Who’s Your Boss?
“You’re not my boss!” How often have we heard children say this, or maybe we were those children? When we were young, we were anxious to assert our independence from nearly everyone. We knew our parents were our bosses, so to speak, but anyone – from older siblings, to grandparents, to babysitters was suspect. We soon learned that they were indeed our bosses. The rationale was that we didn’t yet have the life experience to make important decisions for ourselves.
Before too long, we learned that we actually did have quite a few people who could tell us what to do, and who could often make us do things we didn’t want. Any teacher, coach, or scout leader was our boss, just to name a few.
As we got older, a funny thing happened. We were actually in charge sometimes, and fewer people had the right to tell us what to do. People like employers and policemen had the right, but more often than not, we were becoming the teachers, babysitters, parents, and grandparents who made the decisions. As we gained life experience, we gained that right, and also that responsibility. Why is it then that even when we are in charge, we let others tell us what to do?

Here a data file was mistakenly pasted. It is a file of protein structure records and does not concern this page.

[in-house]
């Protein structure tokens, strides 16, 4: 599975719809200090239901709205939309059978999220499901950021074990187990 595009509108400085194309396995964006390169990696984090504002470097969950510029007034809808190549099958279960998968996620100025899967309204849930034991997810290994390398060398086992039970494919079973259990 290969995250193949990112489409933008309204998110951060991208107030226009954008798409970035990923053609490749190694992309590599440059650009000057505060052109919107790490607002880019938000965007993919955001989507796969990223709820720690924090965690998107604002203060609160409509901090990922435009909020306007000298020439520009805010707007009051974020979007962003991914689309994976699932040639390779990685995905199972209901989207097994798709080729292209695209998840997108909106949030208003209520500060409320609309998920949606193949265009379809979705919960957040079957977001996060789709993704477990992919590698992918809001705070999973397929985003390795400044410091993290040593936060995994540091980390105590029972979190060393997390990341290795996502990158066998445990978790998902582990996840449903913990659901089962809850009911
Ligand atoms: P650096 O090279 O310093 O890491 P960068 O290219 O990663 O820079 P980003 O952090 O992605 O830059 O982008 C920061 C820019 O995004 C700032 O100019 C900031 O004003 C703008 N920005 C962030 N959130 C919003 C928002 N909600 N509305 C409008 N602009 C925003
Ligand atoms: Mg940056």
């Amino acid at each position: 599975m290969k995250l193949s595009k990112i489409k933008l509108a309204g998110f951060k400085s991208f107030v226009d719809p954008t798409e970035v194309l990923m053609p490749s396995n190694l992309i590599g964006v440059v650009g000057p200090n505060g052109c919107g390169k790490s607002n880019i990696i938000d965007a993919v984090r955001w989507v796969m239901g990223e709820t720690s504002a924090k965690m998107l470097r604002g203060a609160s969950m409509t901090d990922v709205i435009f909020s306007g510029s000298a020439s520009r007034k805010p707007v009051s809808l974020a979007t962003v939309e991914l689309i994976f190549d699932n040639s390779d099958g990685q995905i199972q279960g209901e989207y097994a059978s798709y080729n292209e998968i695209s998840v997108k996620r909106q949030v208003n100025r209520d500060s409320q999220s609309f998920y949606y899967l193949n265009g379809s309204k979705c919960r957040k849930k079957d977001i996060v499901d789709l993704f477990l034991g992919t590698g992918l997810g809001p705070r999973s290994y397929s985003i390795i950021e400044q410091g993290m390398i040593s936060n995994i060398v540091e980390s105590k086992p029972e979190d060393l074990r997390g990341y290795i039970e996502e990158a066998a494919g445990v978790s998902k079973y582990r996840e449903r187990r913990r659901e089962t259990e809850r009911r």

For example, the A.B.C. Research Council says eggs are bad for us, so we eliminate them. The D.E.F. Advisory Board says eggs are actually a superfood, so we start including them in our diets again. Whether it be the health of foods, the effectiveness of supplements, the latest fitness trends, or the newest mind/body therapies, it seems we have decided it’s better to listen to the many conflicting bosses out there instead of making wise decisions based on our own research and common sense. We have been living with our bodies, but we have grown accustomed to handing decisions about their care to others. Maybe today is the day we start taking that back; the day we proclaim, if only to ourselves: “I am the boss of me!”
If there’s a way you’ve taken back the responsibility for your own health and well-being, we’d love to hear about it. You can comment on our Facebook page, follow us on Twitter, or join our BlindAlive Community on Facebook.